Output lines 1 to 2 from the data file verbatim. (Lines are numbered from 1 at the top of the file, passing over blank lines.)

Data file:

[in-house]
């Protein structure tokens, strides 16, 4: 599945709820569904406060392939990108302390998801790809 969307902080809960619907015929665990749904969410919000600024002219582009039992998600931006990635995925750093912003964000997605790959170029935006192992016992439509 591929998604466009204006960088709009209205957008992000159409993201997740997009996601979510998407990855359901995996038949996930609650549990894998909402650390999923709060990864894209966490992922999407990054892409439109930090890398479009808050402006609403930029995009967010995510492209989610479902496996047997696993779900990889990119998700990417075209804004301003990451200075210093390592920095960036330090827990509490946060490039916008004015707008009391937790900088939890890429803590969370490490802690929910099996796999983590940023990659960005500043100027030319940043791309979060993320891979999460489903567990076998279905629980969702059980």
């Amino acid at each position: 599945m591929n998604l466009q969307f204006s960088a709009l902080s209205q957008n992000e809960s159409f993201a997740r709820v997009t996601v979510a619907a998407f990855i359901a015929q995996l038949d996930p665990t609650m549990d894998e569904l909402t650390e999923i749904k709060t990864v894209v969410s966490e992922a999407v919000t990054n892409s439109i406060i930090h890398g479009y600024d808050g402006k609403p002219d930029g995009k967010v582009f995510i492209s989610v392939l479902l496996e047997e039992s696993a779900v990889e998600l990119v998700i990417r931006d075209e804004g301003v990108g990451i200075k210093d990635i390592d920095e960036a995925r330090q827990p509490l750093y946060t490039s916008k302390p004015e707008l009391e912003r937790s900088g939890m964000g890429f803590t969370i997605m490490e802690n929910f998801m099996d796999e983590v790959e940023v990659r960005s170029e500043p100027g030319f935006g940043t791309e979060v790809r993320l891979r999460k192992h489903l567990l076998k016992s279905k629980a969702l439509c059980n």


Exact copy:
[in-house]
């Protein structure tokens, strides 16, 4: 599945709820569904406060392939990108302390998801790809 969307902080809960619907015929665990749904969410919000600024002219582009039992998600931006990635995925750093912003964000997605790959170029935006192992016992439509 591929998604466009204006960088709009209205957008992000159409993201997740997009996601979510998407990855359901995996038949996930609650549990894998909402650390999923709060990864894209966490992922999407990054892409439109930090890398479009808050402006609403930029995009967010995510492209989610479902496996047997696993779900990889990119998700990417075209804004301003990451200075210093390592920095960036330090827990509490946060490039916008004015707008009391937790900088939890890429803590969370490490802690929910099996796999983590940023990659960005500043100027030319940043791309979060993320891979999460489903567990076998279905629980969702059980």